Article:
Temperature FAQs:


Q: Is a temperature an objective comparative measurement of hot or cold?

A: Yes.

Q: Is a temperature experimentally achieved with suitable radio frequency techniques that cause a population inversion of spin states from the ground state?

A: Yes.

Q: Is a temperature due to Kelvin?

A: Yes.

Q: Is a temperature a numerical scale for the hotness of a thermodynamic system?

A: Yes.

Q: Is a temperature the rate of increase of entropy with respect to energy?

A: Yes.

Q: Is a temperature measured with thermometers that may be calibrated to a variety of temperature scales?

A: Yes.

Q: Is a temperature an intensive variable because it is equal to a differential coefficient of one extensive variable with respect to another?

A: Yes, for a given body.

Q: Is a temperature a measure of the mean particle kinetic energy?

A: Yes.

Q: Is a temperature basically defined for a body in its own state of internal thermodynamic equilibrium?

A: Yes, and in this definition, on an absolute scale, it is always positive.

Q: Is a temperature expressed by the zeroth law of thermodynamics?

A: Yes.

Q: Is a temperature a measure of a quality of a state of a material The quality may be regarded as a more abstract entity than any particular temperature scale that measures it?

A: Yes, and is called hotness by some writers.

Q: Is a temperature a monotonic function of internal energy?

A: Yes.

Q: Is a temperature important in all fields of natural science including physics?

A: Yes, and geology, chemistry, atmospheric sciences, medicine and biology as well as most aspects of daily life.

Q: Is a temperature one below the zero-point of the scale used?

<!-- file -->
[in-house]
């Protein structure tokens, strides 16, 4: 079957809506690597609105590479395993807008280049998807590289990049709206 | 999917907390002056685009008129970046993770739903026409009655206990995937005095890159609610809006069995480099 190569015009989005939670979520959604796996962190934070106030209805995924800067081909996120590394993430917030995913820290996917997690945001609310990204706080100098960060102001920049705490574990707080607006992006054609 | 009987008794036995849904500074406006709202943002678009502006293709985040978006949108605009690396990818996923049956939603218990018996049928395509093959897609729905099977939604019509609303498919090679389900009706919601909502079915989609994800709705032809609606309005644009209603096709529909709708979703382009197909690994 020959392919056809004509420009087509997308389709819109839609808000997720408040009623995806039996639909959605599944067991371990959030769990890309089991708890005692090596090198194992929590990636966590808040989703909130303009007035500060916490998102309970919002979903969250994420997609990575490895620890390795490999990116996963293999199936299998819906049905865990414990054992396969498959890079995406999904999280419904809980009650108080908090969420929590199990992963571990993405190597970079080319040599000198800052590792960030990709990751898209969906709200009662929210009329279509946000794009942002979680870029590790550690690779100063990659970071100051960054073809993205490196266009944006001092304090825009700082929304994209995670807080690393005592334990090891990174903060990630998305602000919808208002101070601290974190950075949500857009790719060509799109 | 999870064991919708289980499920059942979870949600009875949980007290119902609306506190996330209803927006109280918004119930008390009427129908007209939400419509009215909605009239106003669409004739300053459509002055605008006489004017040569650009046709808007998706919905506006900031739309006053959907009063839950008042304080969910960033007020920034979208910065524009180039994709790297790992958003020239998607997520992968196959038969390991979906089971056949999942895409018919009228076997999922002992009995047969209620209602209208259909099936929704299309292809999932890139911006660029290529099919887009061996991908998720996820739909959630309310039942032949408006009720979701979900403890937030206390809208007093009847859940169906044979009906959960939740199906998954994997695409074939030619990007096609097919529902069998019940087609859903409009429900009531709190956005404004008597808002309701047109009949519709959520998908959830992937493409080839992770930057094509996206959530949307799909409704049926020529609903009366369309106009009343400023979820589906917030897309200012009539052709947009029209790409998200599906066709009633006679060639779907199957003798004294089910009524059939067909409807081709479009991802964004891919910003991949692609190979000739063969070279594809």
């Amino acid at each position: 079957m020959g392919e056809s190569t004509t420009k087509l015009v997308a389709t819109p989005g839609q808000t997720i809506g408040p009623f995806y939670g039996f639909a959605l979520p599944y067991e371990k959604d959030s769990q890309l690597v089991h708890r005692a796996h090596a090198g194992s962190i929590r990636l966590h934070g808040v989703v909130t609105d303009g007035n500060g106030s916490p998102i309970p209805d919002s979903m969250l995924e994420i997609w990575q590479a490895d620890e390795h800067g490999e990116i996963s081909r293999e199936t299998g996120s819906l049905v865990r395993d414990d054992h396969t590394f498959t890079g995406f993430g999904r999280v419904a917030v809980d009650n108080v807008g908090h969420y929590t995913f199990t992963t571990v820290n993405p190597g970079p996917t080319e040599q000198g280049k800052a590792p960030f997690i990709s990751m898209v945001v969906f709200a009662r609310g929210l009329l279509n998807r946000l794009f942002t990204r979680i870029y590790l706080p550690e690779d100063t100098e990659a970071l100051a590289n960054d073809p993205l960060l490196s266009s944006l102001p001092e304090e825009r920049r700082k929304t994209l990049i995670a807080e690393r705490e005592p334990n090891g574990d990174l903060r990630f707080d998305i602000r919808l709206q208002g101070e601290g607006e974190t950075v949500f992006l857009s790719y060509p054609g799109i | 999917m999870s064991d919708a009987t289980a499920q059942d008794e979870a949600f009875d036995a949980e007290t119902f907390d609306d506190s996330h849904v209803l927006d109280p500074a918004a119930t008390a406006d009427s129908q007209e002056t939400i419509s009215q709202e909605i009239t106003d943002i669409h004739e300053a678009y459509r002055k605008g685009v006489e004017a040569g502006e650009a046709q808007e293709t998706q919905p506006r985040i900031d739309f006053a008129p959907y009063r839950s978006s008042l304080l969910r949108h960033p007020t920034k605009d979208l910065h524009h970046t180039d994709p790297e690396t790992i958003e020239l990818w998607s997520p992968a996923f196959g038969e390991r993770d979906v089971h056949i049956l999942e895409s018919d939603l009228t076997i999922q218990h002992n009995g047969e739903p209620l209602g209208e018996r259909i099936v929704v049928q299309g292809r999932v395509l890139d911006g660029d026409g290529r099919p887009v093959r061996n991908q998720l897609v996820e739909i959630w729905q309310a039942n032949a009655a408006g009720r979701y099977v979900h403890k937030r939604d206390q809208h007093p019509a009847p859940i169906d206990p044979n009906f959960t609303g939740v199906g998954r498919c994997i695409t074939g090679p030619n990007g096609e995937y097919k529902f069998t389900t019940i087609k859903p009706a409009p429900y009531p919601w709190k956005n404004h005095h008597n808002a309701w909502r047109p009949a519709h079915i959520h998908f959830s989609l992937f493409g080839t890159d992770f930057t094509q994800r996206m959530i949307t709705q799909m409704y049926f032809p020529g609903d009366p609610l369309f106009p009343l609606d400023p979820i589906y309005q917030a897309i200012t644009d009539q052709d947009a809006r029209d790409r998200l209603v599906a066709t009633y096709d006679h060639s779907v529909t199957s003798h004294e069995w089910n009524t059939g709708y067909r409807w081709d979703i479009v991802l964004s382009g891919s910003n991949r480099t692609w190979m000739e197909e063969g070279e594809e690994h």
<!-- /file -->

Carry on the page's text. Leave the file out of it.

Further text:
A: Yes.

Q: Is a temperature due to Kelvin?

A: Yes.

Q: Is a temperature an intensive variable?

A: Yes.

Q: Is a temperature absolute zero?

A: Yes, and at which the thermal motion of atoms and molecules reaches its minimum – classically, this would be a state of motionlessness, but quantum uncertainty dictates that the particles still possess a finite zero-point energy.

Q: Is a temperature obtained by considering time ensembles instead of configuration-space ensembles given in statistical mechanics in the case of thermal and particle exchange between a small system of fermions with a single/double-occupancy system?

A: Yes.

Q: Was a temperature published in 1848?

A: Yes.

Q: Is a temperature only meaningful in the thermodynamic limit?

A: Yes, and meaning for large ensembles of states or particles, to fulfill the requirements of the statistical model.

Q: Is a temperature one of the principal quantities in the study of thermodynamics?

A: Yes.

Q: Is a temperature measured on an absolute scale such as Kelvins?

A: Yes.

Q: Is a temperature not a positive semi-definite quantity?

A: Yes, and which puts the gas in violation of the third law of thermodynamics.

Q: Is a temperature not colder than absolute zero?

A: Yes, but rather it has a higher energy than at positive temperature, and may be said to be in fact hotter at negative temperatures.

Q: Is a temperature first considered?

A: Yes.

Q: Is a temperature 194?

A: Yes.

Q: Is a temperature a measure of the mean energy of motion?

A: Yes, and called kinetic energy, of the particles, whether in solids, liquids, gases, or plasmas.

Q: Is a temperature the inverse of the derivative of the entropy?

A: Yes, and the temperature formally goes to infinity at this point, and switches to negative infinity as the slope turns negative.